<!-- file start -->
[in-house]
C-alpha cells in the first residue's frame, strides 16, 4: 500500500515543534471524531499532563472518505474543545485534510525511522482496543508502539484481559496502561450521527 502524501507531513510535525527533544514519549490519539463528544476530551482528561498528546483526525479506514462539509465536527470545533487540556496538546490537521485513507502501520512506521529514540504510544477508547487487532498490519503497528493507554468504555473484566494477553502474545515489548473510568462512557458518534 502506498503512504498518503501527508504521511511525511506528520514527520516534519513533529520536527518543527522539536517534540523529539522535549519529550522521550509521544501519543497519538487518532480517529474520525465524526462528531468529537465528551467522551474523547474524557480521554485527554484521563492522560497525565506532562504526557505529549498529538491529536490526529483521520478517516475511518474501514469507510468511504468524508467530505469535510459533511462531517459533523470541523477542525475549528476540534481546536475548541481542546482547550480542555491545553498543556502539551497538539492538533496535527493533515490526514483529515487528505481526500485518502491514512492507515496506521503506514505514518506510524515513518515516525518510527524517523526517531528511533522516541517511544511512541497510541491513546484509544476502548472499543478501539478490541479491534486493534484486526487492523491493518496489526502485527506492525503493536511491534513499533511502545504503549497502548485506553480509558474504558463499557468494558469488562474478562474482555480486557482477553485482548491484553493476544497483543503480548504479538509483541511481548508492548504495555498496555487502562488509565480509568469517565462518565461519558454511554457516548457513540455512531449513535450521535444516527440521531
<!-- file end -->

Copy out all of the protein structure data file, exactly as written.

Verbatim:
[in-house]
C-alpha cells in the first residue's frame, strides 16, 4: 500500500515543534471524531499532563472518505474543545485534510525511522482496543508502539484481559496502561450521527 502524501507531513510535525527533544514519549490519539463528544476530551482528561498528546483526525479506514462539509465536527470545533487540556496538546490537521485513507502501520512506521529514540504510544477508547487487532498490519503497528493507554468504555473484566494477553502474545515489548473510568462512557458518534 502506498503512504498518503501527508504521511511525511506528520514527520516534519513533529520536527518543527522539536517534540523529539522535549519529550522521550509521544501519543497519538487518532480517529474520525465524526462528531468529537465528551467522551474523547474524557480521554485527554484521563492522560497525565506532562504526557505529549498529538491529536490526529483521520478517516475511518474501514469507510468511504468524508467530505469535510459533511462531517459533523470541523477542525475549528476540534481546536475548541481542546482547550480542555491545553498543556502539551497538539492538533496535527493533515490526514483529515487528505481526500485518502491514512492507515496506521503506514505514518506510524515513518515516525518510527524517523526517531528511533522516541517511544511512541497510541491513546484509544476502548472499543478501539478490541479491534486493534484486526487492523491493518496489526502485527506492525503493536511491534513499533511502545504503549497502548485506553480509558474504558463499557468494558469488562474478562474482555480486557482477553485482548491484553493476544497483543503480548504479538509483541511481548508492548504495555498496555487502562488509565480509568469517565462518565461519558454511554457516548457513540455512531449513535450521535444516527440521531